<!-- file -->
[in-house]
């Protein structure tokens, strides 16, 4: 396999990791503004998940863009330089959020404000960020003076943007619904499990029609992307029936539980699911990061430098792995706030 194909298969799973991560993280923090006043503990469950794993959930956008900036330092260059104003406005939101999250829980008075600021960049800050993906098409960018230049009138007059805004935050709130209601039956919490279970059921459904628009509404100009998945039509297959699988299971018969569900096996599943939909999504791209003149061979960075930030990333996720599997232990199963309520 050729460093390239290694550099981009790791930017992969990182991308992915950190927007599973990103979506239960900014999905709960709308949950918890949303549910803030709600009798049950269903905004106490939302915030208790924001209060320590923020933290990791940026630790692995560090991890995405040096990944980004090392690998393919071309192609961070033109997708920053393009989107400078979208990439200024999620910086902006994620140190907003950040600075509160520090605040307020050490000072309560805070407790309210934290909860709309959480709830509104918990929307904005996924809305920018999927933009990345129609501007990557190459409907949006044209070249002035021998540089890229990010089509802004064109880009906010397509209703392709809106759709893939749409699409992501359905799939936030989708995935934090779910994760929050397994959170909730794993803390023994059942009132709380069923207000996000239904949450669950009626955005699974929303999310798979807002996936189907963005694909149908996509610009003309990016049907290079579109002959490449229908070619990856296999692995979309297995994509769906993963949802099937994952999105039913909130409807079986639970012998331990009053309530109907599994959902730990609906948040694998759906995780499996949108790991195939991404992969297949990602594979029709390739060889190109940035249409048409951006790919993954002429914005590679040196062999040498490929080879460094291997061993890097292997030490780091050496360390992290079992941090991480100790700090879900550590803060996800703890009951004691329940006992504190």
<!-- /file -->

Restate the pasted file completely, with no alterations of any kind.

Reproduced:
[in-house]
């Protein structure tokens, strides 16, 4: 396999990791503004998940863009330089959020404000960020003076943007619904499990029609992307029936539980699911990061430098792995706030 194909298969799973991560993280923090006043503990469950794993959930956008900036330092260059104003406005939101999250829980008075600021960049800050993906098409960018230049009138007059805004935050709130209601039956919490279970059921459904628009509404100009998945039509297959699988299971018969569900096996599943939909999504791209003149061979960075930030990333996720599997232990199963309520 050729460093390239290694550099981009790791930017992969990182991308992915950190927007599973990103979506239960900014999905709960709308949950918890949303549910803030709600009798049950269903905004106490939302915030208790924001209060320590923020933290990791940026630790692995560090991890995405040096990944980004090392690998393919071309192609961070033109997708920053393009989107400078979208990439200024999620910086902006994620140190907003950040600075509160520090605040307020050490000072309560805070407790309210934290909860709309959480709830509104918990929307904005996924809305920018999927933009990345129609501007990557190459409907949006044209070249002035021998540089890229990010089509802004064109880009906010397509209703392709809106759709893939749409699409992501359905799939936030989708995935934090779910994760929050397994959170909730794993803390023994059942009132709380069923207000996000239904949450669950009626955005699974929303999310798979807002996936189907963005694909149908996509610009003309990016049907290079579109002959490449229908070619990856296999692995979309297995994509769906993963949802099937994952999105039913909130409807079986639970012998331990009053309530109907599994959902730990609906948040694998759906995780499996949108790991195939991404992969297949990602594979029709390739060889190109940035249409048409951006790919993954002429914005590679040196062999040498490929080879460094291997061993890097292997030490780091050496360390992290079992941090991480100790700090879900550590803060996800703890009951004691329940006992504190």